Washington and Colorado have legalized marijuana for recreational consumption, but over-taxation might defeat the main purpose of the laws.
As I’ve mentioned before, and before and before even that, if they want to bring in these sort of tax rates, they need to get the price of cannabis flowers down, down, down. To eliminate the black-market the out the door price on an ounce needs to seriously undercut the current illegal price; currently averaging $239 in Washington, can you chop a Ben Franklin off that? You can’t try to solve all of your state’s financial woes on the back of recreational marijuana nor will you eliminate the crime surrounding cannabis without eliminating the black market. You wouldn’t pay a moonshiner $5 for the same product you can get for $3 at the liquor store.
The dilemma is especially clear in Washington, where I-502 specified a 25 percent excise tax at three levels: sales between producers and processors, between processors and retailers, and between retailers and consumers. That’s in addition to the standard state sales tax of 8.75 percent.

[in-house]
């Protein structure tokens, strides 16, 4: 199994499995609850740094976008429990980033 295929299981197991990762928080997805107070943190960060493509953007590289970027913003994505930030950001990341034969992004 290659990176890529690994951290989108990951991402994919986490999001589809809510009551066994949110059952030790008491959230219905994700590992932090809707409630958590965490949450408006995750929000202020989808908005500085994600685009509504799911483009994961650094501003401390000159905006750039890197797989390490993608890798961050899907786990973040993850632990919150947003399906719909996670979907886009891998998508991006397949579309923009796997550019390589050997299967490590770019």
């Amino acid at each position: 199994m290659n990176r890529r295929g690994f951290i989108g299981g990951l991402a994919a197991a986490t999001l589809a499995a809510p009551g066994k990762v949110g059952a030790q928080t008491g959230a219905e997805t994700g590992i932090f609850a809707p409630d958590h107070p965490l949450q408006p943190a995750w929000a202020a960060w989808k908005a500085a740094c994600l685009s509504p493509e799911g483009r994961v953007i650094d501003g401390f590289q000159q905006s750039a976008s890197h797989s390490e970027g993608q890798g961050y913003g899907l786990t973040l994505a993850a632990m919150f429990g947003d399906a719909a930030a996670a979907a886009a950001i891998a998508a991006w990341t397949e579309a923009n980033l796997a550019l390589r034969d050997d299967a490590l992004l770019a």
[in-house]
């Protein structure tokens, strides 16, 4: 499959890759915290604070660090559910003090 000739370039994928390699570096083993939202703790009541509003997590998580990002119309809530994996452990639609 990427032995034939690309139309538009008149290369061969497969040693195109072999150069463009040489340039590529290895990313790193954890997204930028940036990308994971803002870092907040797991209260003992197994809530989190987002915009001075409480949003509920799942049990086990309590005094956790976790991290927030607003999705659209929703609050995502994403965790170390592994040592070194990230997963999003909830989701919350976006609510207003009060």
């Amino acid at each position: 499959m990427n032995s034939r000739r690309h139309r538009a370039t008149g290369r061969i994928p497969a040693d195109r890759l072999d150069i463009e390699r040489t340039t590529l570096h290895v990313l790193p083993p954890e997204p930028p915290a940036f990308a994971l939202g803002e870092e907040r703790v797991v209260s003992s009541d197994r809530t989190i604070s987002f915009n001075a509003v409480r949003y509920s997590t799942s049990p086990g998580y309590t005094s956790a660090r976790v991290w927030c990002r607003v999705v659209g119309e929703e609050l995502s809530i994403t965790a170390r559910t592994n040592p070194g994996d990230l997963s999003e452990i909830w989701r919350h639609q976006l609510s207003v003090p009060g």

According to calculations by BOTEC, Kleiman’s consulting firm, these taxes will make the retail cost of cannabis 58 percent higher than it would otherwise be, accounting for 37 percent of the price paid by consumers. One BOTEC projection, based on a production cost of $2 per gram, indicates the after-tax retail price will be $17 per gram, or $482 per ounce. Another projection, based on a production cost of $3 per gram, puts the retail price at $25.50 per gram, or $723 per ounce.
That’s a lot more than pot smokers in Washington currently pay. According to the website Price of Weed, which collects reports from marijuana consumers across the country, the average price for high-quality cannabis in Washington is $239 per ounce.
Washington and Colorado legislators will have the power to adjust tax rates. But they may be tempted to keep taxes high in the hope of generating more revenue, even when reducing rates might actually boost revenue by allowing licensed sellers to attract more business. The backers of hefty marijuana taxes are putting a lot of trust in legislators’ ability to anticipate unintended consequences and learn from experience—skills that do not come naturally to politicians.